Edinburgh Zoo, situated in stunning parkland on the outskirts of Edinburgh, is home to over 1000 animals, the zoo's mission statement being "To excite and inspire our visitors with the wonder of living animals, and so to promote the conservation of threatened species and habitats".
Amongst the attractions are Tian Tian and Yang Guang, the only two giant pandas resident in the UK. There's also the Budongo Trail which enables the visitor to watch chimpanzees in their incredible, interactive chimpanzee enclosure and to learn about their links with humans. Another primate facility is Living Links, which houses capuchin and squirrel monkeys, and there's also a new white-faced saki monkey walk-through enclosure to experience.
Edinburgh is home to the only koalas in the UK. There were currently two adult male koalas at Edinburgh, and one adult female who has a young joey. In January 2014, the joey was assessed and found to be a male. The koalas feed on eucalyptus which, being such a low energy food, means they spend much of their day asleep. Nevertheless, they are still very much worth a visit.
There have been penguins in Edinburgh for 100 years – the centenary was in late January 2014. The zoo's original penguins (four king penguins, a gentoo and a macaroni) were shipped to Leith Docks and were celebrities in their day, being the first ever penguins to be seen in Europe. In 1934, King George V and Queen Mary even visited the penguin enclosure. In 1951, the daily penguin parade began, and visitors were allowed to get close to them for the first time. The penguins have always been very popular with visitors, and Edinburgh has been at the forefront of breeding programmes. The Penguin Rocks habitat was upgraded in 2013, costing £750,000.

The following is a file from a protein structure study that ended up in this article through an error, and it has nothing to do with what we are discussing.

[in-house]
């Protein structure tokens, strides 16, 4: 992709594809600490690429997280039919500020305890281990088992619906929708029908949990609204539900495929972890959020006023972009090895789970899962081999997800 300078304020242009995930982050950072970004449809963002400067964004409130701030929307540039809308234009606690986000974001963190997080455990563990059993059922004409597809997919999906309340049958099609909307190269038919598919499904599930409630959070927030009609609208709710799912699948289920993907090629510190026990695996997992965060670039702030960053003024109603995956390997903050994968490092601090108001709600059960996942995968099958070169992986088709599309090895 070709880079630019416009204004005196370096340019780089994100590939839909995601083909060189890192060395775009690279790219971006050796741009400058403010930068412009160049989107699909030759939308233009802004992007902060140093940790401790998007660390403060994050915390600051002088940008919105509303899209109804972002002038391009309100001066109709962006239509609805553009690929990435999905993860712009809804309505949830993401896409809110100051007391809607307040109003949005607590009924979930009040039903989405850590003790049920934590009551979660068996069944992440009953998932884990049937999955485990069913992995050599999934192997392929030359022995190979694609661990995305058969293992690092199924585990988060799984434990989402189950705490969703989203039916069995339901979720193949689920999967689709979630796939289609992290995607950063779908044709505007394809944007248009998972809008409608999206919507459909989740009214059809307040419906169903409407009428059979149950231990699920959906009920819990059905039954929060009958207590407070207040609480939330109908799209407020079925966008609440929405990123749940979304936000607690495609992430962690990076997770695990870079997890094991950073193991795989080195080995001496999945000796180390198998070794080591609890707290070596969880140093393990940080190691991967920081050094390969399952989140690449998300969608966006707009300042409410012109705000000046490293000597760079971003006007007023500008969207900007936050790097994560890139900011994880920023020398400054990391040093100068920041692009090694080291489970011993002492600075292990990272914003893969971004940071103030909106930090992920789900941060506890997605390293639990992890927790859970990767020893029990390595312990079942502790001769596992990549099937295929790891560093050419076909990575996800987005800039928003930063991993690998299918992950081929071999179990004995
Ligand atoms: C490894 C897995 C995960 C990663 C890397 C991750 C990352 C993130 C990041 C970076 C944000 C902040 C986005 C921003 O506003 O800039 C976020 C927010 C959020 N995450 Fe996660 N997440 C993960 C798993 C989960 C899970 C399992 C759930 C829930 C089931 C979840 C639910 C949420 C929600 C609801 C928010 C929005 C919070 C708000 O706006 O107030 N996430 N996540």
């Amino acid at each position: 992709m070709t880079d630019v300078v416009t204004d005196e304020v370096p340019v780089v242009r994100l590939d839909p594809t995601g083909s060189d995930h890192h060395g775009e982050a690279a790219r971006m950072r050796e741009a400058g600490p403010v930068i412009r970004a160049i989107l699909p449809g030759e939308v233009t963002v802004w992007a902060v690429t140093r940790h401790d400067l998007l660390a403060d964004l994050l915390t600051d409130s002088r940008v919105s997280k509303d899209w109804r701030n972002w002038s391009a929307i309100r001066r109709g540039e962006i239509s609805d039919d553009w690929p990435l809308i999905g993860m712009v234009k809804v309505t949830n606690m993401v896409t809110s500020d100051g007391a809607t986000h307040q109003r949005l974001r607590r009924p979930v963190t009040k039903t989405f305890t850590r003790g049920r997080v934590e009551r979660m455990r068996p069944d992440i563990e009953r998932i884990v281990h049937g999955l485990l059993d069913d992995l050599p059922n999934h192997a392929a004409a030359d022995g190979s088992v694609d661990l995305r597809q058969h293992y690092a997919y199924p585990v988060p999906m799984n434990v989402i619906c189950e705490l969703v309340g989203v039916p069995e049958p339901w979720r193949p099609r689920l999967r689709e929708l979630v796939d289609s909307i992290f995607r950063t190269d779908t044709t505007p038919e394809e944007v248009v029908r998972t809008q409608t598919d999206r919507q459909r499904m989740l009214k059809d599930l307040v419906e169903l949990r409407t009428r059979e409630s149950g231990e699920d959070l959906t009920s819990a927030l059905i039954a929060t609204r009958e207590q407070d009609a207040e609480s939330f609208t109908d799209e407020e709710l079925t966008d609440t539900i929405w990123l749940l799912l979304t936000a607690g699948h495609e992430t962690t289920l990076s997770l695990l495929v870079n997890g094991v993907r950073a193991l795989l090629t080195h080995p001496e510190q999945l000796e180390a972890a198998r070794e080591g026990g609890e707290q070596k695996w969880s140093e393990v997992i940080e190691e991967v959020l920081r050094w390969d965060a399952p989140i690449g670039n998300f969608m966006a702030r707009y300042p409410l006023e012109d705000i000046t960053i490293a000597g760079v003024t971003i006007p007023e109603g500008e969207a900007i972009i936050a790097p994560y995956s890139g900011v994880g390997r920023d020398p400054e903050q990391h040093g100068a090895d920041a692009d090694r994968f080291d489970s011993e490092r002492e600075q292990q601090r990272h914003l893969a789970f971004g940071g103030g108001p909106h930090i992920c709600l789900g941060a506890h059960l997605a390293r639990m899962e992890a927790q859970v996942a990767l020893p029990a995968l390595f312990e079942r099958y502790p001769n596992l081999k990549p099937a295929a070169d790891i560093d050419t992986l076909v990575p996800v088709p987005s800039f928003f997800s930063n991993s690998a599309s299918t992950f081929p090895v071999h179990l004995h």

The site of the zoo used to be a nursery and two famous apple varieties – James Grieve and John Downie - were created there. The tree-related tradition is still kept up as the arboreal collection in the gardens is incredibly diverse – around 120 species thrive here. The gardens are interesting and some parts are even quirky and unexpected – for example, the Physics Garden has a planting display of medicinal plants in the shape of a human body, and the South facing slope of he site enables the outdoor growing of many palms and bananas.
Housing birds, bears, big cats, reptiles and many other creatures, a visit to Edinburgh Zoo is a fantastic day out for the whole family. The zoo is easily accessible by public transport and by car, being located on the Corstorphine Hill, with panoramic views of Edinburgh. Staying in any of our Edinburgh properties, whether for a couple of nights to explore the zoo in detail, or as part of a longer holiday, promises to be a wonderful experience. Take in the other sights of the capital too.
We can offer accommodation in the city itself as well as properties for a relaxed stay on the outskirts of the city.